The route takes a sharp left at Blairdennon. Mike took a different route, going SE and contouring around the head of the valley. I had scoured the maps during the previous week and was convinced that going straight south down/up in/out of the valley would be quicker. Indeed it was, not by much, but on gaining elevation again after about a kilometre, Mike and I were together again. I think at this point, Mike deferred to my navigation skills and stayed with me – maybe he was equally tired. We were now entering the region where thousands of saplings had been planted. We had no idea what to expect. We luckily found an old boggy track which took us nicely SW toward Lossburn Reservoir in the distance which was our aim for the ascent up Dumyat. As we started the descent however, we now realised what was ahead of us. It looked like the mountainside had been combed. Half meter deep/wide parallel draining ditches crisscrossed everywhere. Luckily the saplings were still small, but the draining ditches and some random pits were a b****y nightmare. This whole area will become impossible as the saplings grow in the coming years. Although we took a fairly direct route – we even found the dibber in all of this mess – it was slow going and running was a distant memory. A real shame as we had been on for an excellent time. It was also clear that many runners were having problems – Mike and I caught up quite a few lost souls and there were many others all over the area seemingly running off in random directions.
We managed to get to Lossburn Reservoir with semi-functioning legs. Fatigue was definitely creeping into my legs by this point. Only Dumyat to go. A 1 km very slow climb up to the peak. I guess after the plantation nightmare, this was relatively easy, but none of the runners around us were looking fresh. We reached the summit of Dumyat at 3 hrs 30 mins. I said goodbye to Mike at this point as I knew I would have no chance keeping up with him on the descent. By this point my legs were finished and were starting to cramp up. The descent is actually the only rocky, technical section of the whole race – the last thing you need when your legs are losing control. I stumbled on and managed to make it down through the technical steep sections of the woods. Battling constant cramping in my legs, I stumbled along the last 1.5 kms valley track towards the University, happy in the knowledge that I was going to get a PB. I am not sure what happened next – maybe I blanked out – but the next thing I knew I was flying head over heels off the track to the right. I landed heavily on my right hip, flew into some logs and end up in a nice little grove of nettles. I couldn’t get out quickly as both legs went rigid in spasm and I, embarrassingly, screamed rather loudly. A runner behind me looked in panic thinking that I had broken something. Through gritted teeth I said I was OK and somehow managed to get back into a vertical position and like a robot managed to get my legs moving again. I was literally meters away from the hole in the wall before the final few hundred meters to the finish.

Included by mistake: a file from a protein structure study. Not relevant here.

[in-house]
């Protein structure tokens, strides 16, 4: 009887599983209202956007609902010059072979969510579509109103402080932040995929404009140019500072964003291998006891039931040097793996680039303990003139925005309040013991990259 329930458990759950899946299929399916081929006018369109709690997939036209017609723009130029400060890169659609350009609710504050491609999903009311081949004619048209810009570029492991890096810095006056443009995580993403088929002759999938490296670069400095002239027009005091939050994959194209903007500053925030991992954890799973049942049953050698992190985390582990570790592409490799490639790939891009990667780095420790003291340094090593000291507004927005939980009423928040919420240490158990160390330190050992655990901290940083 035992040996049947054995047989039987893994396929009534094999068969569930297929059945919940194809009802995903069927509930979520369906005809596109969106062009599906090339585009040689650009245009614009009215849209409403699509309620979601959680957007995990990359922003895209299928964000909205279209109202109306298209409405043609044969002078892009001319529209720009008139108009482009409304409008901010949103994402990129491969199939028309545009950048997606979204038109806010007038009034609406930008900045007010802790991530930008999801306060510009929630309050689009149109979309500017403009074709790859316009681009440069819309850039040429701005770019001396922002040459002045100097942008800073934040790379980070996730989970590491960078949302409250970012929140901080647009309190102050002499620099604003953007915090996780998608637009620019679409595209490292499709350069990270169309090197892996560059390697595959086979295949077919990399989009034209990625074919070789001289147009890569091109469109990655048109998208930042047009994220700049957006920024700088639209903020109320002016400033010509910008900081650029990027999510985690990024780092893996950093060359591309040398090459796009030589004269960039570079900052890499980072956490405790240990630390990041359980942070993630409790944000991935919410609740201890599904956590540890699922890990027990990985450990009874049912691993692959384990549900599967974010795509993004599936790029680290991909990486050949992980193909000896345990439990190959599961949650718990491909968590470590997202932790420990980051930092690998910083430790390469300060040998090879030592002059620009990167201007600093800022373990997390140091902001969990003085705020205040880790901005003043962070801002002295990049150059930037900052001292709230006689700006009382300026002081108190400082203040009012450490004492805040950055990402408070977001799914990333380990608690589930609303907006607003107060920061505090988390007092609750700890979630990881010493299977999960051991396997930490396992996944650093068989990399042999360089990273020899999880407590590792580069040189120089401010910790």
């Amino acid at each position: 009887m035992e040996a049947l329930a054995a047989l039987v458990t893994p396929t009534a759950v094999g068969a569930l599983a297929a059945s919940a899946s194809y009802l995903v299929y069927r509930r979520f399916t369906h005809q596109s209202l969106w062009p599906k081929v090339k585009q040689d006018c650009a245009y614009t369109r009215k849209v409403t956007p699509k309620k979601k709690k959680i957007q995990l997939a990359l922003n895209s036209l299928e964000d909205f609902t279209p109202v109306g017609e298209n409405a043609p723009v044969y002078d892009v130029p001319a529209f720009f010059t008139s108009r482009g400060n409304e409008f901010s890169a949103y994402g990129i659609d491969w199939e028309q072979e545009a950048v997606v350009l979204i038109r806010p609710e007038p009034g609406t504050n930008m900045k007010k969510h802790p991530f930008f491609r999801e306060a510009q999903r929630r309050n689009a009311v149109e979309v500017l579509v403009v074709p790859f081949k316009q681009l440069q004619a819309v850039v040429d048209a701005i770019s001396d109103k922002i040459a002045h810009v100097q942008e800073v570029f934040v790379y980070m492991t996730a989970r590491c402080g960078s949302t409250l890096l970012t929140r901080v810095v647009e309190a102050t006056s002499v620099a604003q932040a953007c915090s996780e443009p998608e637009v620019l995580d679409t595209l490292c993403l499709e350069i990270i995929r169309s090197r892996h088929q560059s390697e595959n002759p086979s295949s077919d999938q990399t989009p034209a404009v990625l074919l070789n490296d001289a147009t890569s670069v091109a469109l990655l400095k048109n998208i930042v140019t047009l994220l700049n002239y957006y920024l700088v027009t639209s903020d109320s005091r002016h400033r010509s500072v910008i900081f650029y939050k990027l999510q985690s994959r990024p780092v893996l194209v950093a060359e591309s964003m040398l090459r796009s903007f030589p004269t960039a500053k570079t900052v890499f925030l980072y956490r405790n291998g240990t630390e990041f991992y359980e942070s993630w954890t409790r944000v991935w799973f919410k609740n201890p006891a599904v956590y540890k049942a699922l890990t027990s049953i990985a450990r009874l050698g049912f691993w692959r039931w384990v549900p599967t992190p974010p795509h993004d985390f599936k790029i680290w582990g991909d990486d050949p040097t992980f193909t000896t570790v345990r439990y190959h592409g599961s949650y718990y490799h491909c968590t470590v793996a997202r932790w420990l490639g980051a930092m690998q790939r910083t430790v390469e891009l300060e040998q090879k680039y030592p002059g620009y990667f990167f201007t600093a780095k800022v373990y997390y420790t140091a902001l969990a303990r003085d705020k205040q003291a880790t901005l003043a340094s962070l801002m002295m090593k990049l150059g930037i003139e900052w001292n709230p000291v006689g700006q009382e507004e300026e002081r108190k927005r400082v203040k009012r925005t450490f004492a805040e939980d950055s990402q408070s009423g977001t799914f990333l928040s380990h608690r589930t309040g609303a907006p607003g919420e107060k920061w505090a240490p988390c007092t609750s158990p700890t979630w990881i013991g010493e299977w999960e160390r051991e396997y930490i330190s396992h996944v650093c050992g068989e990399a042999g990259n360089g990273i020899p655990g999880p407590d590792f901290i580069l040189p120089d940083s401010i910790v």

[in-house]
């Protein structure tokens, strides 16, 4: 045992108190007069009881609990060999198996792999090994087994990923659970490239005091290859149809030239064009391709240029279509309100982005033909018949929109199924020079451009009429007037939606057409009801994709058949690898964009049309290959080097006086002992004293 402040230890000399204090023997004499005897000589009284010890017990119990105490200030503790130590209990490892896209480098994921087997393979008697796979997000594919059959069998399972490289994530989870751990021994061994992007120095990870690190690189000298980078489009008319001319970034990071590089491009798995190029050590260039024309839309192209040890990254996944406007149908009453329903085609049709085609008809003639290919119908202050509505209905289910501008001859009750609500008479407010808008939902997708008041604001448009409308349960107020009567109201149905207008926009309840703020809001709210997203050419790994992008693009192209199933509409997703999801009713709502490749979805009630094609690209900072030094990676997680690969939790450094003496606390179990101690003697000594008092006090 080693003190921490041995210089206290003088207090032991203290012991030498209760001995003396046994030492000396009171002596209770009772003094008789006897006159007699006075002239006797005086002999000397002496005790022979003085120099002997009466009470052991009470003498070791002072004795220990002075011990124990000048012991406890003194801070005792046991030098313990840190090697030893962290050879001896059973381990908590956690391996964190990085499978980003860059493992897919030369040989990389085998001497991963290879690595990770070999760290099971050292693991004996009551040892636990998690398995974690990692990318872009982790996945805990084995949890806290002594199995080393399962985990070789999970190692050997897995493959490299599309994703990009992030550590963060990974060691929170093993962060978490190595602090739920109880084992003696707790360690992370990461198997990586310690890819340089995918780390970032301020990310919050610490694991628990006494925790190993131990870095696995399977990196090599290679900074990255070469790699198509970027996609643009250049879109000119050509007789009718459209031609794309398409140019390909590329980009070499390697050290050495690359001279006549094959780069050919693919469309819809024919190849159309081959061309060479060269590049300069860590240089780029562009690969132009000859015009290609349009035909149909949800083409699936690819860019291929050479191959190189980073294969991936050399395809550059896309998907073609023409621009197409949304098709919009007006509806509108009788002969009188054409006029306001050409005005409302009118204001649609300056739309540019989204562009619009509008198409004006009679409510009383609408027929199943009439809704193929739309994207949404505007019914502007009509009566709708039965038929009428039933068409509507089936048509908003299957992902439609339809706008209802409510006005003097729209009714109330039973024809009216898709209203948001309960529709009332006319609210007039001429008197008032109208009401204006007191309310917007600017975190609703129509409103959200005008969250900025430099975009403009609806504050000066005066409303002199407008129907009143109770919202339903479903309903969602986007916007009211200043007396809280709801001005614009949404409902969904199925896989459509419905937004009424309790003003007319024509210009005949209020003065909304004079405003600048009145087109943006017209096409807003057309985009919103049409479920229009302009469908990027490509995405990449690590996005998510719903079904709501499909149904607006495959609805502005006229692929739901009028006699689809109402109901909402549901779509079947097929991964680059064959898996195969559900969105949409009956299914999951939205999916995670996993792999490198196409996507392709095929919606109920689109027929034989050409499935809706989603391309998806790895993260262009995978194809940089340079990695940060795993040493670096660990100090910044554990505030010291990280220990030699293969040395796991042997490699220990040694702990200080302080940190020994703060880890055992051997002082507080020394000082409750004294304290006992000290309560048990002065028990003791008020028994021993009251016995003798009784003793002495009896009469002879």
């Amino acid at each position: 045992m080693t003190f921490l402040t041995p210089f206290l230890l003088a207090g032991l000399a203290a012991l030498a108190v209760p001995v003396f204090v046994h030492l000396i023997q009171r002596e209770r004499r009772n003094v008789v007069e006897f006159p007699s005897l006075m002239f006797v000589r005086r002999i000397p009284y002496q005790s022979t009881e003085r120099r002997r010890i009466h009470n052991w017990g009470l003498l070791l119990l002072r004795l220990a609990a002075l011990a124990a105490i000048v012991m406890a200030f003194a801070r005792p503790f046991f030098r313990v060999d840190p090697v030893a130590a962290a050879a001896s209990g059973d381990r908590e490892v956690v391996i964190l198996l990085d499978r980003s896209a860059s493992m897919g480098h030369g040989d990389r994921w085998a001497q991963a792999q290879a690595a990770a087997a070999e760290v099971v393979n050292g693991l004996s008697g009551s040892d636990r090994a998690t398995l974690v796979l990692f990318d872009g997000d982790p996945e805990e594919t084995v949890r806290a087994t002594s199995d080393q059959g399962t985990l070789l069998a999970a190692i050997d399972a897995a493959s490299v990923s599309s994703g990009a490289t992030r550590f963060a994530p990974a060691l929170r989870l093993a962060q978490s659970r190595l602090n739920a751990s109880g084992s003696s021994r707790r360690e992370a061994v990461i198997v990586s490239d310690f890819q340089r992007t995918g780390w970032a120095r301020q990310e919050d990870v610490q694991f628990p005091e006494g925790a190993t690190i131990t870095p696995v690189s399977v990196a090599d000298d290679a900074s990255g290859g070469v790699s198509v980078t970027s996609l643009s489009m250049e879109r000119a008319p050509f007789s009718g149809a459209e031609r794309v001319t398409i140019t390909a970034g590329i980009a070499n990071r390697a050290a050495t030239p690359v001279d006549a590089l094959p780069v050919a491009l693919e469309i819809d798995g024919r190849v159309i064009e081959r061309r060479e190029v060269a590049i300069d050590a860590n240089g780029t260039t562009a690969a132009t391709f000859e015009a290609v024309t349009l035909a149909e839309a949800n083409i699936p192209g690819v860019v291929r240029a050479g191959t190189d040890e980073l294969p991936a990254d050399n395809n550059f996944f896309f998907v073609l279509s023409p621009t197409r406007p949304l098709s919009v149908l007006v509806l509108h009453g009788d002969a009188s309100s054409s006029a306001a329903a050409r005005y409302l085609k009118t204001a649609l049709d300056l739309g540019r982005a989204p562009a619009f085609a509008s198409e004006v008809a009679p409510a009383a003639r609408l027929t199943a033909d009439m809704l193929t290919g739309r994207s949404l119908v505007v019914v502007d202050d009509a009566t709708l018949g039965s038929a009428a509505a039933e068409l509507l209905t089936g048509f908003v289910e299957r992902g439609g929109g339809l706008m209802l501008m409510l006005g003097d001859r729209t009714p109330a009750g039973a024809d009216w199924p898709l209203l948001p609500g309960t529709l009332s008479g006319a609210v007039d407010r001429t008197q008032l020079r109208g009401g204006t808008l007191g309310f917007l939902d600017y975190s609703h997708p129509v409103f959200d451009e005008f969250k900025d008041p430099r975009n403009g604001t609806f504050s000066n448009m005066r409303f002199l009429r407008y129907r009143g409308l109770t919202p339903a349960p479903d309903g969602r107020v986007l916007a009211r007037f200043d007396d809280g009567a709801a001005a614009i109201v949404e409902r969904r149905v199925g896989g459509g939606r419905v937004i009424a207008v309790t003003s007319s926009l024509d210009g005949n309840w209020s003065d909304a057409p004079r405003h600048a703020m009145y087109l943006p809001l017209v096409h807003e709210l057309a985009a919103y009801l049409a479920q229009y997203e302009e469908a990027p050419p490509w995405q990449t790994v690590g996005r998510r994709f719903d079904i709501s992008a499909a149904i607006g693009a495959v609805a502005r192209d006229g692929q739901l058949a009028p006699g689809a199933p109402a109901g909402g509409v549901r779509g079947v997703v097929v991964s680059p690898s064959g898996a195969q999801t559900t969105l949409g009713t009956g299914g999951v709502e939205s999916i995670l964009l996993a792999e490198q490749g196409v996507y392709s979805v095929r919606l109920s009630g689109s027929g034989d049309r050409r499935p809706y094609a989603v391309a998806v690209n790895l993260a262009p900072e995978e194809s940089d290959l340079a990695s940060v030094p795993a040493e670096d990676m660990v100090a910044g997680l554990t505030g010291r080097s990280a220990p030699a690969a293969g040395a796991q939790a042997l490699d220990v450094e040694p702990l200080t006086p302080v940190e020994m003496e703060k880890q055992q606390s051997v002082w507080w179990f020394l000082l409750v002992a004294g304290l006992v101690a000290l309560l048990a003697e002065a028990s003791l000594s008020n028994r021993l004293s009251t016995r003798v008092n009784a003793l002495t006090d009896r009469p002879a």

So – with huge relief, I crossed the line in 3:52 (PB!!!). Mike in 3:49 [results not up yet but Mike was 31st]. I was covered in nettle stings, especially my left arm, and have quite a graze on my right hip. But what a race! Despite the trials and tribulations of the last 8kms, this is a great race and you bet I’ll do it again. There is definitely potential to recover some time with some scouting of the plantation area and in fact I am pretty sure the organisers are going to be forced to consider a route change as the forest grows up. Time will tell I guess.
4 weeks to the Breweries – bring it on!
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Rob [and Mike]